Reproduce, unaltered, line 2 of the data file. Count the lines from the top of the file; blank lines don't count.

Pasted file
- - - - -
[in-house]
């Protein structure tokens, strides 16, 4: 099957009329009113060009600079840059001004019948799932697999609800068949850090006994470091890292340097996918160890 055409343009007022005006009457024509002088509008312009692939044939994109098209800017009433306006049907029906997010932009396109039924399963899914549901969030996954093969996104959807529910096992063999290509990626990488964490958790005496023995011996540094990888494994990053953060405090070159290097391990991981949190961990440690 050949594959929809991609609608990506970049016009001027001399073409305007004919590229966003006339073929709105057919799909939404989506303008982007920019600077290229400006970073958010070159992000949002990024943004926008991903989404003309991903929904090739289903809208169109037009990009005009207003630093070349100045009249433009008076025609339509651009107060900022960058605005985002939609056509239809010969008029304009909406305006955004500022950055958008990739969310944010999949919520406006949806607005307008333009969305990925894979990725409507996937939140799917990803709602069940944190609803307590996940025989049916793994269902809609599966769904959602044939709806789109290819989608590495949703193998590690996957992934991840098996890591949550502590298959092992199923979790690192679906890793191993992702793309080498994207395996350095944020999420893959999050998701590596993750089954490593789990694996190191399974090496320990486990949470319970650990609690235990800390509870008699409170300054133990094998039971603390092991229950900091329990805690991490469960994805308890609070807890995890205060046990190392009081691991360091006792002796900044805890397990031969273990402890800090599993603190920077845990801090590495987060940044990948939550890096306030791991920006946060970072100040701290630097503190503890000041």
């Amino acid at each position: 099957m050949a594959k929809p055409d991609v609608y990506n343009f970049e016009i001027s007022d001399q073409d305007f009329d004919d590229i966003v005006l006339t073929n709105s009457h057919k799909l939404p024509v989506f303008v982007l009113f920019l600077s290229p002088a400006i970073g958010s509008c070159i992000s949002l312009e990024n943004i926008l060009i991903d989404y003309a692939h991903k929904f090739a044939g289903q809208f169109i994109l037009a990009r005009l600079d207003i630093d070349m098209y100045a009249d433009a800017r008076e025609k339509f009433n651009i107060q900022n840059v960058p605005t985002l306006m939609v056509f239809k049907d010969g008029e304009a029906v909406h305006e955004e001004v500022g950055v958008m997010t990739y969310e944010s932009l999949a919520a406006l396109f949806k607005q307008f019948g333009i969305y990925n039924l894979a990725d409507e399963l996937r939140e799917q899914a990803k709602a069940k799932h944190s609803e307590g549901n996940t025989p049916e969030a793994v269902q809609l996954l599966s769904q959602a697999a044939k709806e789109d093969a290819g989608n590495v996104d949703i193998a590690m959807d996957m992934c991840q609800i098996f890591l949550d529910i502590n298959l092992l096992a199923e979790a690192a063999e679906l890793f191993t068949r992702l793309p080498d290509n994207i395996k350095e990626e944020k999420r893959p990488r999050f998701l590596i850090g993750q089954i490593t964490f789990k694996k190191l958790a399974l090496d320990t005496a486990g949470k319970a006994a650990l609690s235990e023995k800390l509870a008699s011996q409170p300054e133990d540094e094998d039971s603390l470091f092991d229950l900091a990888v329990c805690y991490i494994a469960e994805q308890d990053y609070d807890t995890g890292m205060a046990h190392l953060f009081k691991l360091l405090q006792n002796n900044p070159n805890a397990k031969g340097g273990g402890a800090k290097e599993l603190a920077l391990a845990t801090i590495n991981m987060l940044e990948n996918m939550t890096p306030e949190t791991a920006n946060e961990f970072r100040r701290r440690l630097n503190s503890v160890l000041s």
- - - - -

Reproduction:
């Protein structure tokens, strides 16, 4: 099957009329009113060009600079840059001004019948799932697999609800068949850090006994470091890292340097996918160890 055409343009007022005006009457024509002088509008312009692939044939994109098209800017009433306006049907029906997010932009396109039924399963899914549901969030996954093969996104959807529910096992063999290509990626990488964490958790005496023995011996540094990888494994990053953060405090070159290097391990991981949190961990440690 050949594959929809991609609608990506970049016009001027001399073409305007004919590229966003006339073929709105057919799909939404989506303008982007920019600077290229400006970073958010070159992000949002990024943004926008991903989404003309991903929904090739289903809208169109037009990009005009207003630093070349100045009249433009008076025609339509651009107060900022960058605005985002939609056509239809010969008029304009909406305006955004500022950055958008990739969310944010999949919520406006949806607005307008333009969305990925894979990725409507996937939140799917990803709602069940944190609803307590996940025989049916793994269902809609599966769904959602044939709806789109290819989608590495949703193998590690996957992934991840098996890591949550502590298959092992199923979790690192679906890793191993992702793309080498994207395996350095944020999420893959999050998701590596993750089954490593789990694996190191399974090496320990486990949470319970650990609690235990800390509870008699409170300054133990094998039971603390092991229950900091329990805690991490469960994805308890609070807890995890205060046990190392009081691991360091006792002796900044805890397990031969273990402890800090599993603190920077845990801090590495987060940044990948939550890096306030791991920006946060970072100040701290630097503190503890000041």